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'Bloodiest day': At least 38 anti-coup protesters killed in Myanmar, says UN envoy

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Anti-coup protesters run from teargas and charging riot police and soldiers in Mandalay, Myanmar on Wednesday
Anti-coup protesters run from teargas and charging riot police and soldiers in Mandalay, Myanmar on Wednesday   -   Copyright  AP Photo
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Security forces killed at least 38 protesters in Myanmar on Wednesday, as they dramatically escalated their crackdown on protests against last month’s military coup.

It is the highest daily death toll since the military takeover on February 1, which led to widespread protests in a number of cities in the country.

The death toll was reported by United Nations envoy to the country, Christine Burgener, who said “today was the bloodiest day” since the start of the coup.

The UN Human Rights Office said 18 people were killed on Sunday. According to Save the Children, at least four children have been killed since Sunday.

The charity said in a statement that "the brutal scenes of violence and death are reminiscent of a battlefield, with security forces using live ammunition to shoot at unarmed protestors, many of whom are young adults."

"A significant number of children have been wounded, and children are also suffering from the effects of teargas that is leaking into their homes," it warned.

The international community has been slow to respond to the violence perpetrated by security forces against protesters who have continued to take to the streets despite the threat to their safety.

Videos from Wednesday showed security forces firing slingshots at demonstrators, chasing them down and even brutally beating an ambulance crew.

Police have been firing tear gas, rubber bullets, and live rounds to disperse protesters, as well as arresting them en masse.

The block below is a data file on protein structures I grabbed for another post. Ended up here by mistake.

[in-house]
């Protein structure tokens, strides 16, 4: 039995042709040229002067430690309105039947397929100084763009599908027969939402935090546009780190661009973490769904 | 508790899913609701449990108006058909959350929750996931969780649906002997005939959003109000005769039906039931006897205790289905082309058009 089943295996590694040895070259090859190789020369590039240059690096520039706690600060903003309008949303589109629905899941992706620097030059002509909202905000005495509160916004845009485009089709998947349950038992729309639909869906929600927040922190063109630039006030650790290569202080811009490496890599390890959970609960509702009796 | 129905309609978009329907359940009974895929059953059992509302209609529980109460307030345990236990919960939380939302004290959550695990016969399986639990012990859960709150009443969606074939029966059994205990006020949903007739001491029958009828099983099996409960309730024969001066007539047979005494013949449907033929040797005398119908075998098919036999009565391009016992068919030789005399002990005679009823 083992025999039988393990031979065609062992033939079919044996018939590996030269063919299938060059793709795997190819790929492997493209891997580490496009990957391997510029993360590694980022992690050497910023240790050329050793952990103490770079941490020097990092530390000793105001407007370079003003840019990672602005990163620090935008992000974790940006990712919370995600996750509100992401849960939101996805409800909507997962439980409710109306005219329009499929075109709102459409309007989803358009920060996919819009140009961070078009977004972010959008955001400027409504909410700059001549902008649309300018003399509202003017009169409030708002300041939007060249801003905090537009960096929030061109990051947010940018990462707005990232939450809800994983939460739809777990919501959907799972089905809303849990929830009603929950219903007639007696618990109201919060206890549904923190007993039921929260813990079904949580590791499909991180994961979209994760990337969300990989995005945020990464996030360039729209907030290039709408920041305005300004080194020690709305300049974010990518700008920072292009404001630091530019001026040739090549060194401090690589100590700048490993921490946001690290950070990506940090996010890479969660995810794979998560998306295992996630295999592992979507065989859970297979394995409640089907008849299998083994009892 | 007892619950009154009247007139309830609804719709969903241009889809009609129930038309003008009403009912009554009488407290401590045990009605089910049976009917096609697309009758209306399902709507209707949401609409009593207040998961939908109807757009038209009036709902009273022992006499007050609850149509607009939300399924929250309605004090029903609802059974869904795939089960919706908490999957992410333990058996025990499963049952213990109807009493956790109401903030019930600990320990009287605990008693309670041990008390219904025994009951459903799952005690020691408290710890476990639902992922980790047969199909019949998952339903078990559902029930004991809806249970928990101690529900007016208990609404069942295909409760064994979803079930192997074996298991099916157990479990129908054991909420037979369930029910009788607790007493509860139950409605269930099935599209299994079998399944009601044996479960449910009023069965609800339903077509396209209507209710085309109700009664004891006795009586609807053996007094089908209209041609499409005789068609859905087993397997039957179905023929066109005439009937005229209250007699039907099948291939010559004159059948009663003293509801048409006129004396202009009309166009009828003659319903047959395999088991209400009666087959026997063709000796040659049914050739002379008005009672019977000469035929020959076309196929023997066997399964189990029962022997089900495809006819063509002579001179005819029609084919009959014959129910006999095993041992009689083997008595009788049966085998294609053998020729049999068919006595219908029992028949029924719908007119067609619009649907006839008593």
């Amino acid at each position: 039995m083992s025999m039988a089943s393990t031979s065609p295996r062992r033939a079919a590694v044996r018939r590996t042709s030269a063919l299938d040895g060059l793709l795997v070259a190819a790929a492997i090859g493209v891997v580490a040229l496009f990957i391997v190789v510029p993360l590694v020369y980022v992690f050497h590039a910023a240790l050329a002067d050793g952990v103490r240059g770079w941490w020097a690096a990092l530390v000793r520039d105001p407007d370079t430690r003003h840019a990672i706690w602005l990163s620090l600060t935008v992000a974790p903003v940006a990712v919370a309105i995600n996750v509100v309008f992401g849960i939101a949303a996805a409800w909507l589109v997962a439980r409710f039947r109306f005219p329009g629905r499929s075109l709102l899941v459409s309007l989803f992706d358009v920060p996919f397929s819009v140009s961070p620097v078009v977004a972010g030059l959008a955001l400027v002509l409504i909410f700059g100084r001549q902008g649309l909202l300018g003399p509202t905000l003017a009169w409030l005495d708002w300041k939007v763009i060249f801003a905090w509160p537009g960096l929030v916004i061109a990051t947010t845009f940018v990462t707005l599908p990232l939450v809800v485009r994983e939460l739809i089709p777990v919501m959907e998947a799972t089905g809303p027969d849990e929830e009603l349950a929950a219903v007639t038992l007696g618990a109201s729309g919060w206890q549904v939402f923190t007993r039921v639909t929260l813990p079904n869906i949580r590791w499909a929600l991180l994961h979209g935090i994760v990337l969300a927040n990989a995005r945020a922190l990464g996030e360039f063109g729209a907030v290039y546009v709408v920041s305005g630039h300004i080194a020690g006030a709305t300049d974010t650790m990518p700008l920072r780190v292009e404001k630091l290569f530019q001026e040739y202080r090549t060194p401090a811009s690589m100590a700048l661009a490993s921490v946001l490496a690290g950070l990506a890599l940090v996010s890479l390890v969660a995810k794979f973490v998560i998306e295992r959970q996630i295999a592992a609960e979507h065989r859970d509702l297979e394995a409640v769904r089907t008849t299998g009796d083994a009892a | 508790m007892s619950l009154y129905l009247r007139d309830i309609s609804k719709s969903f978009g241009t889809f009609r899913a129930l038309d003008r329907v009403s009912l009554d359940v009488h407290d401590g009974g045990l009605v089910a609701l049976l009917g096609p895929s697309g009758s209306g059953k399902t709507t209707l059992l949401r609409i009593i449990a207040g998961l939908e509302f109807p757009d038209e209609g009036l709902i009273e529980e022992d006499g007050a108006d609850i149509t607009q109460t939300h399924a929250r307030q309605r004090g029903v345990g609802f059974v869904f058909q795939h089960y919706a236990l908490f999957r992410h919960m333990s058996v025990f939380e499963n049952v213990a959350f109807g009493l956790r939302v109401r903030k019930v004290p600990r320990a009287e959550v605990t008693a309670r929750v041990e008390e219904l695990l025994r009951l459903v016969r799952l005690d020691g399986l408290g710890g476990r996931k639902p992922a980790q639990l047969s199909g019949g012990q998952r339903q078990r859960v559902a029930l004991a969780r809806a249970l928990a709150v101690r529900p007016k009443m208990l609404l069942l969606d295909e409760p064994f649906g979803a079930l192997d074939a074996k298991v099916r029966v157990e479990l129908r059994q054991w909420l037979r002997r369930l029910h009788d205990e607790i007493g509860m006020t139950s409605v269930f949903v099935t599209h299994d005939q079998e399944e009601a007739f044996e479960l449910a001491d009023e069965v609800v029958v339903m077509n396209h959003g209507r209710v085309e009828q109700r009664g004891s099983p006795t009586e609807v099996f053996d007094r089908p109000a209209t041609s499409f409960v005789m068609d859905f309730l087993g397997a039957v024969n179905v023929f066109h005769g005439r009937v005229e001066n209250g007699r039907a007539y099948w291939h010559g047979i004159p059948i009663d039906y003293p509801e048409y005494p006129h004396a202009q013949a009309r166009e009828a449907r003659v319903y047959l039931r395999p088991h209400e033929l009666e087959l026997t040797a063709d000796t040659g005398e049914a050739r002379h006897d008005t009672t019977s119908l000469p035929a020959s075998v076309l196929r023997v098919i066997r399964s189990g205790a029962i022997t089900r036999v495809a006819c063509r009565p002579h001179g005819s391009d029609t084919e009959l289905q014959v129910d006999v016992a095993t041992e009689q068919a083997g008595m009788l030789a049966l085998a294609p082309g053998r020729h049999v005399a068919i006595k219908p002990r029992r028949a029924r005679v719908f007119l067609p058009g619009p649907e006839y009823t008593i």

The military seized power and ousted the elected government of leader Aung San Suu Kyi at the start of February, in a coup that reversed years of slow progress towards democracy in the south-east Asian nation, after five decades of military rule.

A data analyst in Yangon who spoke on condition of anonymity because he feared for his safety, confirmed at least 33 deaths on Wednesday.

He also collected information where he could on the victims’ names, ages, hometowns, and where and how they were killed.

“I receive around 2,000 messages a day from the people in Myanmar,” said Burgener. “Around 1,200 people are detained, and many families don’t know where their family members are detained.”

Journalists have also been targeted by the military.

On Saturday, at least eight journalists, including Thein Zaw of The Associated Press, were detained.

A video shows he had moved out of the way as police charged down a street at protesters, but then was seized by police officers, who handcuffed him and held him briefly in a chokehold before marching him away.

He has been charged with violating a public safety law that could see him imprisoned for up to three years.

The escalation of the crackdown has led to increased diplomatic efforts to resolve Myanmar’s political crisis — but there appear to be few viable options. It's not yet clear if Wednesday's soaring death toll could change the dynamic.

Some countries have imposed or are considering imposing their own sanctions.

The Association of Southeast Asian Nations, of which Myanmar is a member, held a teleconference meeting of foreign ministers on Tuesday to discuss the crisis.

But there, too, action is unlikely. The regional group of 10 nations has a tradition of non-interference in each other's internal affairs. A statement by the chair after the meeting merely called for an end to violence and for talks on how to reach a peaceful settlement.